Family, friends and fans paid tribute to TV host and comedian Paul O’Grady after he died “unexpectedly but peacefully” on Tuesday evening, March 28, aged 67. Following the news of his passing, the LGBTQ+ community has been highlighting his immense impact in shaping drag culture and his activism during the AIDS crisis.
Paul O’Grady, whose family roots were in counties Roscommon and Louth, started performing as drag queen Lily Savage in the 1970s, and he had a crucial role in defining British drag culture. He rose to fame in the 1990s when he hosted his own BBC chat show, The Lily Savage Show, introducing drag on primetime TV.
From then on, his career skyrocketed and he went on to present BBC One game show Blankety Blank and other entertainment programmes such as The Big Breakfast, Blind Date and his own The Paul O’Grady Show and Paul O’Grady: For the Love of Dogs.
The announcement of O’Grady’s passing was shared by his husband, André Portasio, in a statement that read, “It is with great sadness that I inform you that Paul has passed away unexpectedly but peacefully yesterday evening”.
“He will be greatly missed by his loved ones, friends, family, animals and all those who enjoyed his humour, wit and compassion,” the statement continued. “I know that he would want me to thank you for all the love you have shown him over the years.”
Before Drag Race and social media it was rare for queens to break through into mainstream media, Paul was one of the few leading the way and smashing down barriers. Everyone loved him, but he preferred animals. RIP Paul O’Grady AKA the legendary Lily Savage, you will be missed 💔 pic.twitter.com/CXwe1LsKoc
— Tom Knight (@TJ_Knight) March 29, 2023
After the announcement, tributes poured in on social media, with many recounting the incredible contribution O’Grady gave to drug culture and LGBTQ+ activism. Many people remembered one particular occasion in which Paul O’Grady was performing as his drag persona Lily Savage at the Royal Vauxhall Tavern, one of London’s most famous queer clubs, when the venue was raided by the police in 1987.
The raid was believed to be part of a wider movement attempting to close down LGBTQ+ clubs during the AIDS pandemic, and when 20 officers stormed the establishment with rubber gloves on, O’Grady iconically shouted: “Well, it looks like we’ve got help with the washing up.”
O’Grady himself recalled the episode in an Instagram post shared two years ago, writing: “They made many arrests but we were a stoic lot and it was business as usual the next night. I was in quite a few police raids all over the country at the time. I was beginning to think it was me – in fact the South London Press, in an extremely homophobic article, called Lily ‘a lascivious act’ which I was very proud of.”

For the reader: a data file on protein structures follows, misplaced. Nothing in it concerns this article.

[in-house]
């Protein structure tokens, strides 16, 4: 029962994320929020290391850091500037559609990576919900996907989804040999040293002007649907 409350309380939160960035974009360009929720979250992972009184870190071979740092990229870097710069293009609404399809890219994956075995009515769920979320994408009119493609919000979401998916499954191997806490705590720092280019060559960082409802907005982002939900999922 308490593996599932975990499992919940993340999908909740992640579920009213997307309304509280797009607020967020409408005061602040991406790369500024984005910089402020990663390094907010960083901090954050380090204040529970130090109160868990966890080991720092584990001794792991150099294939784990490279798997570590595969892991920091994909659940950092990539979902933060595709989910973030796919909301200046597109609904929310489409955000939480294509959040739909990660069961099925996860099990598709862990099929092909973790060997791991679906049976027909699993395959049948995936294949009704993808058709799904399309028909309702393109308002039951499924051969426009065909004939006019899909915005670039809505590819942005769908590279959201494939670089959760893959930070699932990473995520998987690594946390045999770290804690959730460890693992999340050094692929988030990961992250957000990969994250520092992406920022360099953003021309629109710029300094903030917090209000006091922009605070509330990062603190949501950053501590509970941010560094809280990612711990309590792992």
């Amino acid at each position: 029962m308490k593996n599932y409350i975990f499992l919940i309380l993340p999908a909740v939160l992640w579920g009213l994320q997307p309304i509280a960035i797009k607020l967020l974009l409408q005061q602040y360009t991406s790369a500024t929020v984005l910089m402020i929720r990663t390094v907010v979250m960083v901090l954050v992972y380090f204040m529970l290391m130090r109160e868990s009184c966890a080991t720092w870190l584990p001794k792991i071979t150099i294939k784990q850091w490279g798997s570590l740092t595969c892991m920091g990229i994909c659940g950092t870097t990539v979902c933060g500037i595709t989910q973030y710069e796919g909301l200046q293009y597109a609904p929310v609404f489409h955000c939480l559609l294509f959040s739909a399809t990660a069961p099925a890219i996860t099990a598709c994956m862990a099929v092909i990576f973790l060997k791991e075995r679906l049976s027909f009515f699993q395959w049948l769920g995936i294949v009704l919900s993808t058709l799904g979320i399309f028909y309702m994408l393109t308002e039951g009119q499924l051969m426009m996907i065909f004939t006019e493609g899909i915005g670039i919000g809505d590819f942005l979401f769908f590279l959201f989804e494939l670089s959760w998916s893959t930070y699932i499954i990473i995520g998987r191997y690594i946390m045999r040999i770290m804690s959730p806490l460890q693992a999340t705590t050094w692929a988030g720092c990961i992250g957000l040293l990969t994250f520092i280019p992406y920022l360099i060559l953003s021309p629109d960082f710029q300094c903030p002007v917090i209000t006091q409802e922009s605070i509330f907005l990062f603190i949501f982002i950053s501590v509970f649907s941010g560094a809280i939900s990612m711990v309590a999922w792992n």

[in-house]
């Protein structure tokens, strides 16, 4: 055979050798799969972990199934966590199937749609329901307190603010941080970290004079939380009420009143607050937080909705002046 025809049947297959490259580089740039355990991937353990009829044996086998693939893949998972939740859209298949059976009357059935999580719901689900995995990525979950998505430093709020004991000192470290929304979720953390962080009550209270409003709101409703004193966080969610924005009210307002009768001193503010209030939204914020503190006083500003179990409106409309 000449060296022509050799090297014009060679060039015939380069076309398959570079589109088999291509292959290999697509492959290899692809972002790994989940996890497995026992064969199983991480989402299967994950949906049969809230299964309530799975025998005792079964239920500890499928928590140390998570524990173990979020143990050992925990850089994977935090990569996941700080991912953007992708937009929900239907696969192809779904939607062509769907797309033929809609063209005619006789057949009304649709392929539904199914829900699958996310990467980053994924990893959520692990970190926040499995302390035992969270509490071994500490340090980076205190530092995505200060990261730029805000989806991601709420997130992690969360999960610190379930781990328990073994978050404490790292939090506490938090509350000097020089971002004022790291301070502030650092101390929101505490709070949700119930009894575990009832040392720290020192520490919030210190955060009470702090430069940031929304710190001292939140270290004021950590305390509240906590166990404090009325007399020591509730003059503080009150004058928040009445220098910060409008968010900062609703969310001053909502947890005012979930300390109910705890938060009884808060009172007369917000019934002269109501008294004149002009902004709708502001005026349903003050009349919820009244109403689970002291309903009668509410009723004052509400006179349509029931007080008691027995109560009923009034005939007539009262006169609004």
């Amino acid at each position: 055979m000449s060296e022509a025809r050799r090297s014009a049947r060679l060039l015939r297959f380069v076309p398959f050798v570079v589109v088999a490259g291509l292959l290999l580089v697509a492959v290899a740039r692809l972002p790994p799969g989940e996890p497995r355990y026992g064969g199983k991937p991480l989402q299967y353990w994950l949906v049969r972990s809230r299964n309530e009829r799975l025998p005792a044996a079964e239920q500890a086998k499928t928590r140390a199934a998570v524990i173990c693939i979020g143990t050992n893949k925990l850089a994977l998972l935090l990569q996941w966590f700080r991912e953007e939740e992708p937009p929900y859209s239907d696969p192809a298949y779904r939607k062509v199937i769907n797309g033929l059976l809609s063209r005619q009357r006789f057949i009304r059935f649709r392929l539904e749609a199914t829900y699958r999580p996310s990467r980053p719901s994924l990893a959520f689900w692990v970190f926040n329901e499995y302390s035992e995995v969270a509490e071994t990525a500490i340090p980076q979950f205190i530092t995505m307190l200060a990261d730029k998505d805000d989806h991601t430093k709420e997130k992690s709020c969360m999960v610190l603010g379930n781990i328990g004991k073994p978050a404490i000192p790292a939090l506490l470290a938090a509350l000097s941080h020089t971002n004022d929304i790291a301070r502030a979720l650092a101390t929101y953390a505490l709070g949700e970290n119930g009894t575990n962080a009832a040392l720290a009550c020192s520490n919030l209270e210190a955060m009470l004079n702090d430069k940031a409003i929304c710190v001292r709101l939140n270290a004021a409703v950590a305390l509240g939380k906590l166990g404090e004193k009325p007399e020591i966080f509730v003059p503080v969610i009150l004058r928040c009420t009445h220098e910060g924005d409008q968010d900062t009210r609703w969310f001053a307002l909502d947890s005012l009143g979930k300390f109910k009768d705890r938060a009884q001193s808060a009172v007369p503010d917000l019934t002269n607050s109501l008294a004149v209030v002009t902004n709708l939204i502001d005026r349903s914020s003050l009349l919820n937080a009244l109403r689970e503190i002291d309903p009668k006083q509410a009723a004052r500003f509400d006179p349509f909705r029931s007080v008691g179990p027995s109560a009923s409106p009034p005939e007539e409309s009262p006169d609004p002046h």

Few entertainers have the range of Paul O’Grady. As foulmouthed, poison-heartedly hilarious Lily Savage, he was countless Brits’ first drag queen. As a dog-loving TV host he was your gran’s favourite celebrity, normalising homosexuality in living rooms up and down the country. pic.twitter.com/aPb4UDoxzH
— Philip J. Ellis // LOVE & OTHER SCAMS is out now! (@Philip_Ellis) March 29, 2023
Many others shared their memories of O’Grady, describing him as brilliant and kind. Malcolm Prince, the long-standing producer of some of O’Grady’s shows, wrote: “I’m devastated. Yesterday afternoon, I popped round to Paul’s for a good old catch-up. Surrounded by his beloved dogs, he was laughing, smiling, and full of life.”
Prince continued, saying: “And now he’s gone. I can’t believe it. We have lost a unique talent – and I’ve lost a dear friend. We were all lucky to have Paul in our lives.”
Paul O’Grady was in the trenches fighting for our community during the HIV & AIDS epidemic, she took drag mainstream, she made our mums howl with laughter and normalised gay people on TV by being utterly vile. I can’t imagine a world without her. A truly brave and hilarious man x pic.twitter.com/Zf5ABmg9J7
— James Barr (@imjamesbarr) March 29, 2023
British Radio DJ and comedian James Barr shared a message, writing: “Paul O’Grady was in the trenches fighting for our community during the HIV & AIDS epidemic, she took drag mainstream, she made our mums howl with laughter and normalised gay people on TV by being utterly vile. I can’t imagine a world without her. A truly brave and hilarious man.”
“As Lily Savage in the 80s and 90s Paul O’Grady was a really important performer and activist in the fight against AIDS and inadequate AIDS healthcare,” one fan wrote on Twitter. “Lily Savage did numerous benefit gigs that most people will never know about, including 2 in Belfast. Drag queens for life”.
A trailblazer. Truly one of the first to make drag mainstream and to liberate the rest of the community in the process. Rest in peace Paul O’Grady. pic.twitter.com/hsE2aVndPn
— Jacob 🏳️🌈 (@OhHeyJacob) March 29, 2023
Paul O’Grady, as himself and Lily Savage, leaves behind a phenomenal legacy from which the LGBTQ+ community in the UK and beyond continues to benefit from. Rest in Power.
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